Journal of Environmental Biology
pISSN: 0254-8704 ; eISSN: 2394-0379 ; CODEN: JEBIDP
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Abstract - Issue Jan 2008, 29 (1) Back
Acid rain and its ecological consequences
Anita Singh and Madhoolika Agrawal*
Research Laboratory, Department of Botany,
(Received: February 23, 2006 ; Revised received: July 25, 2006 ; Accepted: August 12, 2006)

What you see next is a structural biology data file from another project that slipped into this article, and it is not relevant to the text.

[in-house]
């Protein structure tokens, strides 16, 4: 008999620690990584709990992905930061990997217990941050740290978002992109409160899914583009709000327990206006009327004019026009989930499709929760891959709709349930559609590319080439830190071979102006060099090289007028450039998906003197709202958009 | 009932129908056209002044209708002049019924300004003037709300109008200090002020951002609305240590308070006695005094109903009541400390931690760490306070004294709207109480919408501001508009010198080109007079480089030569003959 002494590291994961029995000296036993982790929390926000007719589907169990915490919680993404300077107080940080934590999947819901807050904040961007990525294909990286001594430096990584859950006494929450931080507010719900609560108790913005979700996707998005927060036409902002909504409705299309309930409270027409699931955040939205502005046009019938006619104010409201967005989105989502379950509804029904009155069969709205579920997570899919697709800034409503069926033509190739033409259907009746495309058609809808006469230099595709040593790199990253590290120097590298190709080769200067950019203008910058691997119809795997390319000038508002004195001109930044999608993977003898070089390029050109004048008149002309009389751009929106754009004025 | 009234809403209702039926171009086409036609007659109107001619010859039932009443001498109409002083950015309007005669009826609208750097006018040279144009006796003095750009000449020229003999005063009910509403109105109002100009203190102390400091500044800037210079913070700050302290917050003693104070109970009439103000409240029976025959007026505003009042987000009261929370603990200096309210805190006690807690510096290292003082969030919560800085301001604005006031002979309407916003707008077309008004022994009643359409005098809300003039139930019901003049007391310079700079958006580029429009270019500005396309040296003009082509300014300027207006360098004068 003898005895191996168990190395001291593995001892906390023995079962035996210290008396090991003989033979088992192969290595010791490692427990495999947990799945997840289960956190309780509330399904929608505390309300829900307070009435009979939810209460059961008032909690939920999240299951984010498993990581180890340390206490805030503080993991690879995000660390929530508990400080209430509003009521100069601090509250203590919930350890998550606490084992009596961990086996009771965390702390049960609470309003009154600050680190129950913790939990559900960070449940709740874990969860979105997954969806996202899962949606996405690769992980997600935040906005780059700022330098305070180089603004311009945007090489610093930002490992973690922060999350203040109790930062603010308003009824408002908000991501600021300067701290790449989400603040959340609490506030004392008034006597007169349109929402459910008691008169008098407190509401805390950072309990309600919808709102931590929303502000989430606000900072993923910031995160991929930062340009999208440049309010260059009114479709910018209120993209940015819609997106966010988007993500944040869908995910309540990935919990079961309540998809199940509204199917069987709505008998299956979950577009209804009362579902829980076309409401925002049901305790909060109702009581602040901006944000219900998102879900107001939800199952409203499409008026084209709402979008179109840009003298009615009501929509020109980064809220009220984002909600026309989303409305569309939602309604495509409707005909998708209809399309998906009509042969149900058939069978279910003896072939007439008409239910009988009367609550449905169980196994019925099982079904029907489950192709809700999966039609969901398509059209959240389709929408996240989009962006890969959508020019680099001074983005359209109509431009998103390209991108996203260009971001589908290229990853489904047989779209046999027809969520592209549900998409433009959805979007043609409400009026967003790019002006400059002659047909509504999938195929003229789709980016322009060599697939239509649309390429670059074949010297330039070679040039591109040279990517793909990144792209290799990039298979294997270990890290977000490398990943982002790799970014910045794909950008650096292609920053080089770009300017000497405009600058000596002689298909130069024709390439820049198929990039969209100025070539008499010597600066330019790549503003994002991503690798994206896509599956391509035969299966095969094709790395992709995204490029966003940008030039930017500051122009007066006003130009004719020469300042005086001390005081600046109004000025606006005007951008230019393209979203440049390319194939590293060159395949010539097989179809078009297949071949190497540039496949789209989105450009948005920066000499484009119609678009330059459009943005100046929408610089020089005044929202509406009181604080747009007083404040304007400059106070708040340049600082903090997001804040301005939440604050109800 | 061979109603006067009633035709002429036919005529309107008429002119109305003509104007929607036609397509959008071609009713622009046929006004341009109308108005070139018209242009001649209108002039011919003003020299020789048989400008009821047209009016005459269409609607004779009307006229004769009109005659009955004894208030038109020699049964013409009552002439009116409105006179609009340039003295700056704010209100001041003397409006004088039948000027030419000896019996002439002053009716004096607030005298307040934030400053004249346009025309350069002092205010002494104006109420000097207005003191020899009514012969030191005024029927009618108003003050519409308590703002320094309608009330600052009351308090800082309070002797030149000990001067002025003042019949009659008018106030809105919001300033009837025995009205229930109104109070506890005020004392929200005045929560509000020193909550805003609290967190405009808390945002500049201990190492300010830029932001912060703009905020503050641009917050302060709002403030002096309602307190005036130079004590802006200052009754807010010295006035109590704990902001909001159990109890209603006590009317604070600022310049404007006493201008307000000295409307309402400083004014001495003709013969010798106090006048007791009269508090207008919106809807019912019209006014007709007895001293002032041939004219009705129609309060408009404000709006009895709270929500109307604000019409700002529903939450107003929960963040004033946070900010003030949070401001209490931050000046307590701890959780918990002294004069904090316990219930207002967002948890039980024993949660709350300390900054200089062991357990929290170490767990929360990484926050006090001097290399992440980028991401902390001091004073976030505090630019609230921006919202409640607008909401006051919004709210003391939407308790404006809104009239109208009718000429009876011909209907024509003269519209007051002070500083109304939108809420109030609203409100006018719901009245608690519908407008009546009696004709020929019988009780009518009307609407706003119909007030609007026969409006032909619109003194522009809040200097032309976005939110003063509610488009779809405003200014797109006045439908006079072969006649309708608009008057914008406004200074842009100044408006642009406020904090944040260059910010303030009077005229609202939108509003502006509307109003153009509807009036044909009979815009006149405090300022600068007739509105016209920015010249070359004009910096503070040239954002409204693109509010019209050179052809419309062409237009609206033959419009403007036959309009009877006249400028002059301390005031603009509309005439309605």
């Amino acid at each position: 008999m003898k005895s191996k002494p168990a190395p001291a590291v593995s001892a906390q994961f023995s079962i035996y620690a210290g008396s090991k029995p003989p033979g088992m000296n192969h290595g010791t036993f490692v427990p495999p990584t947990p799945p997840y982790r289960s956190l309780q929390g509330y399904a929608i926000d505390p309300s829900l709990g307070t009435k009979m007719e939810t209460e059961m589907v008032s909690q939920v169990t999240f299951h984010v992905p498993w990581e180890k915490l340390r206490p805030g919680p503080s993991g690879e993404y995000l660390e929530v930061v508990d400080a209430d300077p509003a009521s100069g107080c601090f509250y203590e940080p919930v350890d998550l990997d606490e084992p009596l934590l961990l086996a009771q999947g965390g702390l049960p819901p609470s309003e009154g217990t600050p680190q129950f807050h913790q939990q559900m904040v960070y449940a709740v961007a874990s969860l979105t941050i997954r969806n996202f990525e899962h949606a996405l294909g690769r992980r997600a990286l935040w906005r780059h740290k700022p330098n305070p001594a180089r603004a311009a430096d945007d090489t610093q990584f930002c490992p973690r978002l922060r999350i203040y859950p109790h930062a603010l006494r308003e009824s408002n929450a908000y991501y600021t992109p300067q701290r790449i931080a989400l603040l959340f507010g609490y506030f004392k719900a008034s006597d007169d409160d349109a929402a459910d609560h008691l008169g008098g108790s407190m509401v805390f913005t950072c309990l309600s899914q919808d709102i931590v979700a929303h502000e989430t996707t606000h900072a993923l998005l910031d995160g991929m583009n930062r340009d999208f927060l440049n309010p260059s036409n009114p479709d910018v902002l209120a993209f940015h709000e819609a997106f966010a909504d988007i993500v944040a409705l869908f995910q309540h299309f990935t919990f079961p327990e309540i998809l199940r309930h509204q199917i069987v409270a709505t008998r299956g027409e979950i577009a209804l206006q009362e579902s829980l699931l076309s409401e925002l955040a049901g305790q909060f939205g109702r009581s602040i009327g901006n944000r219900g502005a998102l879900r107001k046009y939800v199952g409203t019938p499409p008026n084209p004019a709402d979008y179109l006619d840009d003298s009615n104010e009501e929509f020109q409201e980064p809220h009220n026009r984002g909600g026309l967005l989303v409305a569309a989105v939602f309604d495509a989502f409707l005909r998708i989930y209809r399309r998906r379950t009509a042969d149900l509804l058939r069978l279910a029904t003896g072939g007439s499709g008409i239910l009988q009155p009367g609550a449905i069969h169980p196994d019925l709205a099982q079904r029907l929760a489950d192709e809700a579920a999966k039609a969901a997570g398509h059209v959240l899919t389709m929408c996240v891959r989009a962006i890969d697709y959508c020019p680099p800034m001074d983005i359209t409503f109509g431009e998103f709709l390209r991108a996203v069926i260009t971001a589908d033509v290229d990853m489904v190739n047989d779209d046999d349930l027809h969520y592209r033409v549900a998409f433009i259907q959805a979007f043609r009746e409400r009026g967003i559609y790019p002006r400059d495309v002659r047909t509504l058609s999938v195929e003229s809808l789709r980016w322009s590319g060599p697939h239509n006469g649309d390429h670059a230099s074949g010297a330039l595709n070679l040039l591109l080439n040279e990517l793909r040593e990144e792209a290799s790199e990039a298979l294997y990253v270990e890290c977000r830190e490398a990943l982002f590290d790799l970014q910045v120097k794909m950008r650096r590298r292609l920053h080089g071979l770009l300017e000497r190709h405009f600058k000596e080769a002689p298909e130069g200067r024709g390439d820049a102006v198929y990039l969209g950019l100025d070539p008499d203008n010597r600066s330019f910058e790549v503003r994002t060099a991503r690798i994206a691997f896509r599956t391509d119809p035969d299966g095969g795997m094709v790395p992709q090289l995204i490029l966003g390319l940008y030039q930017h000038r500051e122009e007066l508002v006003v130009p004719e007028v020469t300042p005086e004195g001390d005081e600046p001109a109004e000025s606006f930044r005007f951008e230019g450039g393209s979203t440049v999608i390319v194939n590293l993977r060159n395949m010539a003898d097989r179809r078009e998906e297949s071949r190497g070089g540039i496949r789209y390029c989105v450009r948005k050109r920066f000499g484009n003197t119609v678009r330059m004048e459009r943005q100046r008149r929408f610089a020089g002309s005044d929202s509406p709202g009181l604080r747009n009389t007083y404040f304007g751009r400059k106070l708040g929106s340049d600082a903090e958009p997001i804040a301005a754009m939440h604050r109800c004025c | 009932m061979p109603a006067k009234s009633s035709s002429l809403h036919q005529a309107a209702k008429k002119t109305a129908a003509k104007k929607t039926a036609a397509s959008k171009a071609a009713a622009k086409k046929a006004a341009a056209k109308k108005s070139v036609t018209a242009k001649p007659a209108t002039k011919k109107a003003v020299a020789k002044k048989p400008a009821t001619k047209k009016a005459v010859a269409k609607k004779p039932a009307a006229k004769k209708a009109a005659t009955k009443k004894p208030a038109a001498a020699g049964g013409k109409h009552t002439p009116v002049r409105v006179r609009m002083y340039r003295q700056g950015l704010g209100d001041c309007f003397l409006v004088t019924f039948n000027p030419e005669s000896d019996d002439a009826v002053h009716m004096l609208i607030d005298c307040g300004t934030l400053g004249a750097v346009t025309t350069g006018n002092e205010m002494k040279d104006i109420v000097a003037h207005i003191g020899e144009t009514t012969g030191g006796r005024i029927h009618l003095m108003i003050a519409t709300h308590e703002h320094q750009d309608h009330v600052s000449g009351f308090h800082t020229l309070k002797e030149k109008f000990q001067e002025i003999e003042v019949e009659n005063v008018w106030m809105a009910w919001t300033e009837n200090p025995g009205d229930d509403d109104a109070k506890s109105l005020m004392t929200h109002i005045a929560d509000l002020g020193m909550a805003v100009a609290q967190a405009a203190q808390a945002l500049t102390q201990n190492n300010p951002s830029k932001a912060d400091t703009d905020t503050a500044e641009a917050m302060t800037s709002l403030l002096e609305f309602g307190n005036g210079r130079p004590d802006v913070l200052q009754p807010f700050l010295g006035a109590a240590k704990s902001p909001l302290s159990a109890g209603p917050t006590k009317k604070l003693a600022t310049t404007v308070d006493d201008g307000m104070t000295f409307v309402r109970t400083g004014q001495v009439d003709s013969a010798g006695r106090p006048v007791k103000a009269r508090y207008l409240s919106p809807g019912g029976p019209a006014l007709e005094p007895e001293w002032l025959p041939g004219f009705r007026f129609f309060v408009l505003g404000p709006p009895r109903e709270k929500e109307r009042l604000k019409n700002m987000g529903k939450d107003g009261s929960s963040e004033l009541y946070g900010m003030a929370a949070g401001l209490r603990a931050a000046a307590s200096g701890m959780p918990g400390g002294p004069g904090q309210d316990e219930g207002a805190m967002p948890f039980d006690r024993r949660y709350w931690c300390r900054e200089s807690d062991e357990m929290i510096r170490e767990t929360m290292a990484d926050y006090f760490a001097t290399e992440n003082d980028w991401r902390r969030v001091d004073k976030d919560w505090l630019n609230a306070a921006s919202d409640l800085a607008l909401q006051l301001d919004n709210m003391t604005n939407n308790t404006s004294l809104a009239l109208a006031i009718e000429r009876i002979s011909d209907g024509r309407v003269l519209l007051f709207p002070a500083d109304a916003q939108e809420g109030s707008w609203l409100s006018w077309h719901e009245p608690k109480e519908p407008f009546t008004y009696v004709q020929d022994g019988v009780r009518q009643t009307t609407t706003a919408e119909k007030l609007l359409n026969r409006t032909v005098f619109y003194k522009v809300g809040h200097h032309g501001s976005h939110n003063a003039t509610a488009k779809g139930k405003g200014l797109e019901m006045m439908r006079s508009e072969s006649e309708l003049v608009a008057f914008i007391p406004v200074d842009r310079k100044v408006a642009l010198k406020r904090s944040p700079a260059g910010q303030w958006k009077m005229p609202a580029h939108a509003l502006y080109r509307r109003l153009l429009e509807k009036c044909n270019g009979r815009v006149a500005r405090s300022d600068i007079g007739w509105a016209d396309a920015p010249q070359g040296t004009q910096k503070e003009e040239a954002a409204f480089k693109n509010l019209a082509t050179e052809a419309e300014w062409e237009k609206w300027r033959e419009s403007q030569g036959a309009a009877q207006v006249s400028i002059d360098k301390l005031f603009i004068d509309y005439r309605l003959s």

Abstract: Acidification of rain-water is identified as one of the most serious environmental problems of transboundary nature. Acid rain is mainly a mixture of sulphuric and nitric acids depending upon the relative quantities of oxides of sulphur and nitrogen emissions. Due to the interaction of these acids with other constituents of the atmosphere, protons are released causing increase in the soil acidity. Lowering of soil pH mobilizes and leaches away nutrient cations and increases availability of toxic heavy metals. Such changes in the soil chemical characteristics reduce the soil fertility, which ultimately causes the negative impact on growth and productivity of forest trees and crop plants. Acidification of water bodies causes large scale negative impact on aquatic organisms including fishes. Acidification has some indirect effects on human health also. Acid rain affects each and every components of ecosystem. Acid rain also damages man-made materials and structures. By reducing the emission of the precursors of acid rain and to some extent by liming, the problem of acidification of terrestrial and aquatic ecosystem has been reduced during last two decades.
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